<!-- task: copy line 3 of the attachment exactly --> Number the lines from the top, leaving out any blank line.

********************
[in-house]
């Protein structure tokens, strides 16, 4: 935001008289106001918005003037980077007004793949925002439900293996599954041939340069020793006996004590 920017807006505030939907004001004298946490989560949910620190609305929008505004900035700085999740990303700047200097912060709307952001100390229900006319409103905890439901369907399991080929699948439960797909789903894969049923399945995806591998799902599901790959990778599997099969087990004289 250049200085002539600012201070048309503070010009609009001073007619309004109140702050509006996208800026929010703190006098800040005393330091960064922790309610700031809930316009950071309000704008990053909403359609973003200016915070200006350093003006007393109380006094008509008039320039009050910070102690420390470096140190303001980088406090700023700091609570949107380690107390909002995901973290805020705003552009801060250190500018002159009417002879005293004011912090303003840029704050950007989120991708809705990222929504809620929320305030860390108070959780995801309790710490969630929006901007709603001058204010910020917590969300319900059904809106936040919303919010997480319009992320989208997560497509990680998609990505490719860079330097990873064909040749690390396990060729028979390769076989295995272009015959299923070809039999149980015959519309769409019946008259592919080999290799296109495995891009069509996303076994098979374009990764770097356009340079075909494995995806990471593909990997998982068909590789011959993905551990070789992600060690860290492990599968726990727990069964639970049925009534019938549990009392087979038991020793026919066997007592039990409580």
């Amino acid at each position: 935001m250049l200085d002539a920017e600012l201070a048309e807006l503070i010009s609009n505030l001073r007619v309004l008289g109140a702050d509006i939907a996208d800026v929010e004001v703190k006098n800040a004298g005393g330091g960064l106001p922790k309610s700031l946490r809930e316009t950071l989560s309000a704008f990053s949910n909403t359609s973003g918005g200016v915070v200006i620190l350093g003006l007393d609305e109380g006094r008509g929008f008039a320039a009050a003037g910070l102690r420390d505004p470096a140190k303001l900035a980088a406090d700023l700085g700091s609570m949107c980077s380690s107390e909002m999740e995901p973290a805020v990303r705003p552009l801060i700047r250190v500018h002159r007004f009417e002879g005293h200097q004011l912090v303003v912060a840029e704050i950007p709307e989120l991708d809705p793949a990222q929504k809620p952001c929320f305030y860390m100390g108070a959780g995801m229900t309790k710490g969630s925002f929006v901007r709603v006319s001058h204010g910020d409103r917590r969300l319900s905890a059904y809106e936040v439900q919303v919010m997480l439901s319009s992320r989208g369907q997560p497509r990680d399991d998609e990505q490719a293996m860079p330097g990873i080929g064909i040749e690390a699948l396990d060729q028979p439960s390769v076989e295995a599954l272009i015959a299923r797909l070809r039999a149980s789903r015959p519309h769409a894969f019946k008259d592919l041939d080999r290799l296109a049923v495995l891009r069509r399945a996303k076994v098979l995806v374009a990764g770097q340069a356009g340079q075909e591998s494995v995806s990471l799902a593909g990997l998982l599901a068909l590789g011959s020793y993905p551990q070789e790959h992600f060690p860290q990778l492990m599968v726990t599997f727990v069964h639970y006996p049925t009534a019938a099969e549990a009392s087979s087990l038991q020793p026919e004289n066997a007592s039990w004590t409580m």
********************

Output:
């Amino acid at each position: 935001m250049l200085d002539a920017e600012l201070a048309e807006l503070i010009s609009n505030l001073r007619v309004l008289g109140a702050d509006i939907a996208d800026v929010e004001v703190k006098n800040a004298g005393g330091g960064l106001p922790k309610s700031l946490r809930e316009t950071l989560s309000a704008f990053s949910n909403t359609s973003g918005g200016v915070v200006i620190l350093g003006l007393d609305e109380g006094r008509g929008f008039a320039a009050a003037g910070l102690r420390d505004p470096a140190k303001l900035a980088a406090d700023l700085g700091s609570m949107c980077s380690s107390e909002m999740e995901p973290a805020v990303r705003p552009l801060i700047r250190v500018h002159r007004f009417e002879g005293h200097q004011l912090v303003v912060a840029e704050i950007p709307e989120l991708d809705p793949a990222q929504k809620p952001c929320f305030y860390m100390g108070a959780g995801m229900t309790k710490g969630s925002f929006v901007r709603v006319s001058h204010g910020d409103r917590r969300l319900s905890a059904y809106e936040v439900q919303v919010m997480l439901s319009s992320r989208g369907q997560p497509r990680d399991d998609e990505q490719a293996m860079p330097g990873i080929g064909i040749e690390a699948l396990d060729q028979p439960s390769v076989e295995a599954l272009i015959a299923r797909l070809r039999a149980s789903r015959p519309h769409a894969f019946k008259d592919l041939d080999r290799l296109a049923v495995l891009r069509r399945a996303k076994v098979l995806v374009a990764g770097q340069a356009g340079q075909e591998s494995v995806s990471l799902a593909g990997l998982l599901a068909l590789g011959s020793y993905p551990q070789e790959h992600f060690p860290q990778l492990m599968v726990t599997f727990v069964h639970y006996p049925t009534a019938a099969e549990a009392s087979s087990l038991q020793p026919e004289n066997a007592s039990w004590t409580m």